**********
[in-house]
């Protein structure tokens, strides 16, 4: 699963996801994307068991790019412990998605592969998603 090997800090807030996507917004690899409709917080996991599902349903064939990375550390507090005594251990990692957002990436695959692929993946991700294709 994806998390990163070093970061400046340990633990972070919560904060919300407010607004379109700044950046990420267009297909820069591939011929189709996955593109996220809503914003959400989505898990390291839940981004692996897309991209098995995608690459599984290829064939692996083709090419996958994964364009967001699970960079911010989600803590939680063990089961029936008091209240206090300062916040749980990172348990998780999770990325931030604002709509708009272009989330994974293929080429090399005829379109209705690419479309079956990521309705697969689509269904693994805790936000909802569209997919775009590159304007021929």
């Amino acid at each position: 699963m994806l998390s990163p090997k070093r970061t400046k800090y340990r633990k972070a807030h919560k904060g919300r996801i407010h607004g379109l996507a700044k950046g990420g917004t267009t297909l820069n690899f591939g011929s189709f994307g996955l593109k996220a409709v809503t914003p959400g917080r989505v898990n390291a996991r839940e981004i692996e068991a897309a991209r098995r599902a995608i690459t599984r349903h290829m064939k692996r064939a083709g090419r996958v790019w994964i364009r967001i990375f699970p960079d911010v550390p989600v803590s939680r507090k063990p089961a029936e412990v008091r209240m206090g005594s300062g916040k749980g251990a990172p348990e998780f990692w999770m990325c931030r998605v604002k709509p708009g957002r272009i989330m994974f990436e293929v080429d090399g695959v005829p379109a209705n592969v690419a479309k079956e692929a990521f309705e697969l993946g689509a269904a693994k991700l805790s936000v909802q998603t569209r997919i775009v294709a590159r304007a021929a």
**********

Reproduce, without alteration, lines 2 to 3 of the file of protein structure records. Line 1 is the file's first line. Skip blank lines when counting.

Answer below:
């Protein structure tokens, strides 16, 4: 699963996801994307068991790019412990998605592969998603 090997800090807030996507917004690899409709917080996991599902349903064939990375550390507090005594251990990692957002990436695959692929993946991700294709 994806998390990163070093970061400046340990633990972070919560904060919300407010607004379109700044950046990420267009297909820069591939011929189709996955593109996220809503914003959400989505898990390291839940981004692996897309991209098995995608690459599984290829064939692996083709090419996958994964364009967001699970960079911010989600803590939680063990089961029936008091209240206090300062916040749980990172348990998780999770990325931030604002709509708009272009989330994974293929080429090399005829379109209705690419479309079956990521309705697969689509269904693994805790936000909802569209997919775009590159304007021929």
């Amino acid at each position: 699963m994806l998390s990163p090997k070093r970061t400046k800090y340990r633990k972070a807030h919560k904060g919300r996801i407010h607004g379109l996507a700044k950046g990420g917004t267009t297909l820069n690899f591939g011929s189709f994307g996955l593109k996220a409709v809503t914003p959400g917080r989505v898990n390291a996991r839940e981004i692996e068991a897309a991209r098995r599902a995608i690459t599984r349903h290829m064939k692996r064939a083709g090419r996958v790019w994964i364009r967001i990375f699970p960079d911010v550390p989600v803590s939680r507090k063990p089961a029936e412990v008091r209240m206090g005594s300062g916040k749980g251990a990172p348990e998780f990692w999770m990325c931030r998605v604002k709509p708009g957002r272009i989330m994974f990436e293929v080429d090399g695959v005829p379109a209705n592969v690419a479309k079956e692929a990521f309705e697969l993946g689509a269904a693994k991700l805790s936000v909802q998603t569209r997919i775009v294709a590159r304007a021929a």